CNN’s Sanjay Gupta Says It’s ‘Unlikely’ There Will Be ‘A Significant Fourth Surge’ Of Coronavirus In The US


Brandon Gillespie Media Reporter
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CNN’s Dr. Sanjay Gupta said Monday it’s “unlikely” there will be “a significant fourth surge” of the coronavirus in the United States.

While appearing on “The Lead With Jake Tapper,” Gupta explained to host Jake Tapper why he thinks there won’t be a fourth surge of the virus while laying out the pros and cons to the current state of the U.S. amid the pandemic. (RELATED: Trump Torches Dr. Fauci And Deborah Birx On Early Days Of Pandemic, Says They ‘Made Nothing But Mistakes’)

Tapper began the discussion by noting that medical experts have offered differing opinions on a potential surge of coronavirus in the coming months, then asked Gupta if he thought the U.S. was headed for a fourth surge.

“I think it’s unlikely, frankly, when you just look at the data that we’re going to have a significant fourth surge,” Gupta responded. “Let me say a couple of things. One is that you know, obviously, the numbers have plateaued, maybe even gone up a little bit, in terms of case numbers … You do have increasing vaccination, you have warmer weather, and … there is a lot of existing immunity that already exists. Those are the pros.”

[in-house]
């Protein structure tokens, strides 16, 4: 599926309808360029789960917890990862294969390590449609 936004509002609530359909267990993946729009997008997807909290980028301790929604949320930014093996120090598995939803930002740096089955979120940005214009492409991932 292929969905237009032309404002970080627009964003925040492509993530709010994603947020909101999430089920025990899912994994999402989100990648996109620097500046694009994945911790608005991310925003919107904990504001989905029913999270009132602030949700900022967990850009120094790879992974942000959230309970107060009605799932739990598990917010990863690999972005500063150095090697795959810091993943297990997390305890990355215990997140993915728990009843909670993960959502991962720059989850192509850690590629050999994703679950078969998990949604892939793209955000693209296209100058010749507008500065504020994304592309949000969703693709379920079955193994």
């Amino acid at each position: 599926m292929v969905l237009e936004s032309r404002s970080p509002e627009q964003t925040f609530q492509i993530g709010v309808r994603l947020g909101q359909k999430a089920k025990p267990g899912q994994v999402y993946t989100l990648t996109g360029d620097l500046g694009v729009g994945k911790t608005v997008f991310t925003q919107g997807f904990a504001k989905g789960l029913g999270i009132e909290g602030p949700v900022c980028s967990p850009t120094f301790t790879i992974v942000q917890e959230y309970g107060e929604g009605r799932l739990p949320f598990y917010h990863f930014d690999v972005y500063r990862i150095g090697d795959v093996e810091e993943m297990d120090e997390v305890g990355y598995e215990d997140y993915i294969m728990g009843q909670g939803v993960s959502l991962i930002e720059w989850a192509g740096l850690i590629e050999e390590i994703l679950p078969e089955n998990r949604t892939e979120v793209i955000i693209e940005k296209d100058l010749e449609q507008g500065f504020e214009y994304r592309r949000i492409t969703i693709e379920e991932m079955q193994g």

Gupta then explained that people who treat the pandemic as if it is “in the rearview mirror” were unsettling for the U.S. He said if the country can get into April or May “in a better position” then he feels “very confident” there will not be a fourth surge, adding that the new strains of the virus are also a concern.

“When I piece it all together I don’t think that there’s going to be a significant surge of cases, even if there’s upticks. And also, what do you mean by surge?” Gupta continued. “Is it going to lead to a corresponding number of increase in hospitalizations and deaths? I don’t think so given the immunity.”

“I hope I’m not wrong on this, but that’s the way the data sort of — that’s what the data suggests,” he concluded.

new strain of the coronavirus, considered to be more contagious, was discovered spreading in various countries including the U.K. in December. President Joe Biden announced on March 18 the U.S. will meet its goal of vaccinating 100 million Americans ahead of schedule, meaning that more people in the U.S. will likely be protected from the new strain of the virus.